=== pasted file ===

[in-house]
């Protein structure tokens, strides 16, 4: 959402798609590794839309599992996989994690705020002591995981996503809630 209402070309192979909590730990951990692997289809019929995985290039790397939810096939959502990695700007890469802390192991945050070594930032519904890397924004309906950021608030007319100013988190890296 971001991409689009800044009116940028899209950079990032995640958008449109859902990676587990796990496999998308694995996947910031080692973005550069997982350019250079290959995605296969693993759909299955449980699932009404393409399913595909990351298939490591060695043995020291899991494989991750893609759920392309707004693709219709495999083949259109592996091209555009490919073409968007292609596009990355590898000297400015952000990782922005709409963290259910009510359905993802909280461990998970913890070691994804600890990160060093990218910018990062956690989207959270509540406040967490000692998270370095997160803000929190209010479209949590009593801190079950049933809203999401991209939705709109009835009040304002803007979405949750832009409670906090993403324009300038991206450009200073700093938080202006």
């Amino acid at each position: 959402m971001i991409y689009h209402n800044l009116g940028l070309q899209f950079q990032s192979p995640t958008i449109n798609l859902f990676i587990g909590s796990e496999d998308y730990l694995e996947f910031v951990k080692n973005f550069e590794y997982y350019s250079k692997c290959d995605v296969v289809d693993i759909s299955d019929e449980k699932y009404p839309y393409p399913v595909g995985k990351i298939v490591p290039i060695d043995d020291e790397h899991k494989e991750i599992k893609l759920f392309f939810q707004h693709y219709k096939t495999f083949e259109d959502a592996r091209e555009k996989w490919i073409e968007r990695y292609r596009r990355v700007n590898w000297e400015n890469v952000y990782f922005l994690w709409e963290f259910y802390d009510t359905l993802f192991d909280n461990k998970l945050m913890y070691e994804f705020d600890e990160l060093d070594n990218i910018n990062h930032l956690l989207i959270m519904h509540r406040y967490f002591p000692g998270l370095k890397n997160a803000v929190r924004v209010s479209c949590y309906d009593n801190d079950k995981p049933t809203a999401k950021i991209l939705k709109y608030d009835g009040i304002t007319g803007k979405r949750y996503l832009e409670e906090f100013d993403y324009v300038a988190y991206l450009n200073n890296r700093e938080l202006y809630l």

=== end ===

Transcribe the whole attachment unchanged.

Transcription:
[in-house]
């Protein structure tokens, strides 16, 4: 959402798609590794839309599992996989994690705020002591995981996503809630 209402070309192979909590730990951990692997289809019929995985290039790397939810096939959502990695700007890469802390192991945050070594930032519904890397924004309906950021608030007319100013988190890296 971001991409689009800044009116940028899209950079990032995640958008449109859902990676587990796990496999998308694995996947910031080692973005550069997982350019250079290959995605296969693993759909299955449980699932009404393409399913595909990351298939490591060695043995020291899991494989991750893609759920392309707004693709219709495999083949259109592996091209555009490919073409968007292609596009990355590898000297400015952000990782922005709409963290259910009510359905993802909280461990998970913890070691994804600890990160060093990218910018990062956690989207959270509540406040967490000692998270370095997160803000929190209010479209949590009593801190079950049933809203999401991209939705709109009835009040304002803007979405949750832009409670906090993403324009300038991206450009200073700093938080202006």
């Amino acid at each position: 959402m971001i991409y689009h209402n800044l009116g940028l070309q899209f950079q990032s192979p995640t958008i449109n798609l859902f990676i587990g909590s796990e496999d998308y730990l694995e996947f910031v951990k080692n973005f550069e590794y997982y350019s250079k692997c290959d995605v296969v289809d693993i759909s299955d019929e449980k699932y009404p839309y393409p399913v595909g995985k990351i298939v490591p290039i060695d043995d020291e790397h899991k494989e991750i599992k893609l759920f392309f939810q707004h693709y219709k096939t495999f083949e259109d959502a592996r091209e555009k996989w490919i073409e968007r990695y292609r596009r990355v700007n590898w000297e400015n890469v952000y990782f922005l994690w709409e963290f259910y802390d009510t359905l993802f192991d909280n461990k998970l945050m913890y070691e994804f705020d600890e990160l060093d070594n990218i910018n990062h930032l956690l989207i959270m519904h509540r406040y967490f002591p000692g998270l370095k890397n997160a803000v929190r924004v209010s479209c949590y309906d009593n801190d079950k995981p049933t809203a999401k950021i991209l939705k709109y608030d009835g009040i304002t007319g803007k979405r949750y996503l832009e409670e906090f100013d993403y324009v300038a988190y991206l450009n200073n890296r700093e938080l202006y809630l």